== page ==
He adds that variety decision-making is a critical factor in successful late drilling too. He points to the speed in leaf development as a way to understand how a variety performs during establishment.


“Several of the popular conventionals are slow to develop. If you’d selected a variety like this but couldn’t drill because the conditions weren’t right, you’re then forced to drill the slow variety late. Instead, I’d recommend selecting a variety with either the flexibility to be sown in the ‘normal’ window or with enough resilience to be sown late as well. For me that usually means drilling a fast-developing hybrid.”


Sarah Middleton, seeds and traits campaign manager at Bayer, agrees with Philip Marr. She says it’s in the challenging conditions, such as a late drilled scenario, that hybrids really come into their own.


Bayer has been running trials for several years to compare the differences between hybrids and conventionals to better understand where hybrids fit within the market.


“It’s clear hybrids come into their own in challenging conditions. Previously growers may have planted hybrids on their best land to get the most out of them, but increasingly we’re seeing the best results when hybrids are exposed to difficult conditions such as drought, pest and disease pressure, as well as late drilling.


“In all the years we’ve been comparing hybrids and conventionals, this season the differences have been the most profound. At our trials site in Callow, Herefords, we drilled hybrids and conventionals side by side on 29 Sept 2016. We saw that the hybrids were still able to grow away quickly, with our most vigorous variety, InVigor 1035, well established less than 10 weeks after drilling. By contrast, the market-leading conventional varieties had much lower green leaf areas.”


Philip Marr concludes that above all else, carefully monitor the conditions and ask yourself ‘what will I do if I’m late?’

Night spraying may give an edge in flea beetle fight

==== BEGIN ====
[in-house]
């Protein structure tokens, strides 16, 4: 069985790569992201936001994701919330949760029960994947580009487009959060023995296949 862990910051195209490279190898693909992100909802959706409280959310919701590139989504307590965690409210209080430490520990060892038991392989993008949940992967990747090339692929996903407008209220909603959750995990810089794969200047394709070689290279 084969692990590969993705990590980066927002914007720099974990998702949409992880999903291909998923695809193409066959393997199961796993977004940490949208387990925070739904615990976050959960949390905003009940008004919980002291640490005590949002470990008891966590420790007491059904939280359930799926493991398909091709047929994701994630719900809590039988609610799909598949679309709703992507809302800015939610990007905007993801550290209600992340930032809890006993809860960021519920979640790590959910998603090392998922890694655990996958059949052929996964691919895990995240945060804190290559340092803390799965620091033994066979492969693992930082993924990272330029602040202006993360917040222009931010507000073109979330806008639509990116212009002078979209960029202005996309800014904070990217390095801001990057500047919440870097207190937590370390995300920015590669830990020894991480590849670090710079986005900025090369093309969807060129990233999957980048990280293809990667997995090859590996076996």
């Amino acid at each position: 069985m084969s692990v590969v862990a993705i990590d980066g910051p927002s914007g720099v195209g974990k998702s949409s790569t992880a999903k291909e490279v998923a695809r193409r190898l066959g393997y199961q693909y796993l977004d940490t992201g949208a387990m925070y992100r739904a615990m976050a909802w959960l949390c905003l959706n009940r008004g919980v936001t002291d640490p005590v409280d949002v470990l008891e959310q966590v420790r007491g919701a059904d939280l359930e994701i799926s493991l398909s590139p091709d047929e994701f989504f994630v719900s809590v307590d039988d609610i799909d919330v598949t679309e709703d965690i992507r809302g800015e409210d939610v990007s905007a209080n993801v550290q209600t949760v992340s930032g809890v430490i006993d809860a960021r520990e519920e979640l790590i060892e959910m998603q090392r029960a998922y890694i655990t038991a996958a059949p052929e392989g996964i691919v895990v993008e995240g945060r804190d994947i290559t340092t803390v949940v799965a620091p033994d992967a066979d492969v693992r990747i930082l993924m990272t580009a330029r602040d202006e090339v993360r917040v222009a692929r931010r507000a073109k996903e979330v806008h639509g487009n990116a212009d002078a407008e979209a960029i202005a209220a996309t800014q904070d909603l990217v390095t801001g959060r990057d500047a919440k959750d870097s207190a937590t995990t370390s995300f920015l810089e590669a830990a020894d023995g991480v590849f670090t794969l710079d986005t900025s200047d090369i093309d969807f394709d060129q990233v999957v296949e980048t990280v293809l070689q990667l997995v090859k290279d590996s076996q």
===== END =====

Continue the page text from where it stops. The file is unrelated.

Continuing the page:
OSR growers should consider spraying in the evening or at night as an extra weapon in the fight against CSFB, according to one Herts agronomist.


Farmacy’s Jason Noy recommends the approach to all of his clients as a way of boosting control from the limited spray options, but stresses that it‘s by no means the answer to tackling CSFB in “hotspot” areas and must be used as part of an integrated strategy.


There are many factors to get right if OSR crops are to have the best chance of establishing successfully in the presence of flea beetles or any other pests. Night spraying pyrethroids should only be regarded as one option in this armoury, he says.


The theory behind the approach is that ground beetles, such as CSFB, are largely nocturnal. This means they‘re generally easier to find as night approaches, especially when temperatures are warm (above 8-9⁰C).


“There’s no set time that‘s best, but there‘s definitely a correlation between increased beetle activity, fading light and warmer temperatures. We’ve also found beetles tend to be more active after a light shower or when there is dampness in the crop,″ says Jason Noy


“We’ve had some really good success with spraying at night in areas where the response from daytime sprays can be negligible.”